Because of security reasons, no details about the shipments are released to the public, although emergency response officials are provided with information, said Raquel Espinoza, spokeswoman for Union Pacific, which operates 1,173 miles of track, with key hubs in Muskogee and Chickasha.
BNSF spokesman Joseph Faust said his company also does not make such information public for security reasons but does share it with local emergency responders.
But David Barnes, Oklahoma County director of emergency management, said local officials aren't provided information on railroads' crude oil shipments, just as they wouldn't know what types of shipments are moving through a community on the highway.
The railroads do help train emergency responders to recognize placards and other information that indicate when hazardous material being transported.
In a disaster, railroads also operate telephone hotlines to provide emergency responders quick access to information.
“It's an awareness deal,” Barnes said.
Barnes said hazardous materials teams are “absolutely” prepared to handle a derailment disaster. Teams from Oklahoma County communities like Oklahoma City, Midwest City and Edmond train multiple times per year on disaster scenarios, including train derailments, he said.
“We've got tremendous assets that are capable of handing those types of incidents,” Barnes said.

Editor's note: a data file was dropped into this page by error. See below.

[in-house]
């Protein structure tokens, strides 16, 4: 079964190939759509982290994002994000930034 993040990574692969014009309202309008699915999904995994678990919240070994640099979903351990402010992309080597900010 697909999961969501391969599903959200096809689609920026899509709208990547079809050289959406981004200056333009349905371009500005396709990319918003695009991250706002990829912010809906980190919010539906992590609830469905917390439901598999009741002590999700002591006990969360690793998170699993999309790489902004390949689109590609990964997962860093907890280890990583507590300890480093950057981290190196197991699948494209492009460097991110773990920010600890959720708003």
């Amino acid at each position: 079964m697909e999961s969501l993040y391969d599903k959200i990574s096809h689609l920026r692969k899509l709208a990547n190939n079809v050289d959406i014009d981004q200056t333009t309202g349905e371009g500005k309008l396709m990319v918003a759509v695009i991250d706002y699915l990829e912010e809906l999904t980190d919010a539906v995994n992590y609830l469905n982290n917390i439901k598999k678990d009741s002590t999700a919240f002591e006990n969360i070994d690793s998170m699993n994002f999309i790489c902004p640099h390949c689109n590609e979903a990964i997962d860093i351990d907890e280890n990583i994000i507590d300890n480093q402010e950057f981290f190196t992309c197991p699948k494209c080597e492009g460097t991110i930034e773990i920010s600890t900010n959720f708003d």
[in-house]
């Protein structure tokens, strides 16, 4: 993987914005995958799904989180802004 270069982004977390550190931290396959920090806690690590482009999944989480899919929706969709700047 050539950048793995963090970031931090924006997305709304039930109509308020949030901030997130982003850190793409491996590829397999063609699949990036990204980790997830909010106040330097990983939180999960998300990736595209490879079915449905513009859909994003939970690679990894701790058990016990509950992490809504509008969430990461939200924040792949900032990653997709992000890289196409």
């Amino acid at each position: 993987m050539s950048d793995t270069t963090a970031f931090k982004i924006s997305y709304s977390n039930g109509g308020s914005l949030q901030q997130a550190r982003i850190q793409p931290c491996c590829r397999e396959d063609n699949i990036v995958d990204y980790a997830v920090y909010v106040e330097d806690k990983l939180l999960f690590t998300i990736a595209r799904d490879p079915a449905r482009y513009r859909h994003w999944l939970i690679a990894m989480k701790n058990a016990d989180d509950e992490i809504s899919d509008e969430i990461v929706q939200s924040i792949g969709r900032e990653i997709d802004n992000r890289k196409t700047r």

A close call
Angie Paelz has lived in Luther for 42 years, 20 of which she's helped run the town's library, where the town's 1,200 residents check out about 5,000 titles a month — often inspirational fiction with biblical overtones.
The railroad tracks run just across the street from the library, but she hardly takes note when the trains roll by.
On a Friday afternoon in 2008, she was at work when she saw the plume of thick black smoke pouring into the sky northeast of town.
The 110-car BNSF freight train had left Tulsa at 3:30 a.m. After a stop in Stroud and a crew change, it headed out again. The train had been running smoothly when crew members felt it surge forward twice and derail near a rural intersection.
Fourteen cars left the tracks, including eight carrying crude from the Bakken region, which then caught fire. One car exploded and sent a towering fireball hundreds of feet into the air.
Emergency responders evacuated about three dozen people living within a half-mile of the accident for several hours but allowed the fire to burn. Firefighters doused the last flames about 11:30 a.m. the following day. Inspectors later identified a track defect as the cause of the derailment, according to the Federal Railroad Administration's investigation of the accident. Damage to the rail cars and track was estimated at more than $750,000.
The track was owned by the state and managed by the Stillwater Central Railroad Co.
Despite their town's previous close call, the increase in oil shipments by rail and the recent train explosions linked to Bakken oil, Roy and Paelz say they're not overly concerned.
“It's one of those things you can't dwell on,” Roy said.
“Accidents happen, and they can happen anywhere,” Paelz said. “There's no sense in worrying about it.”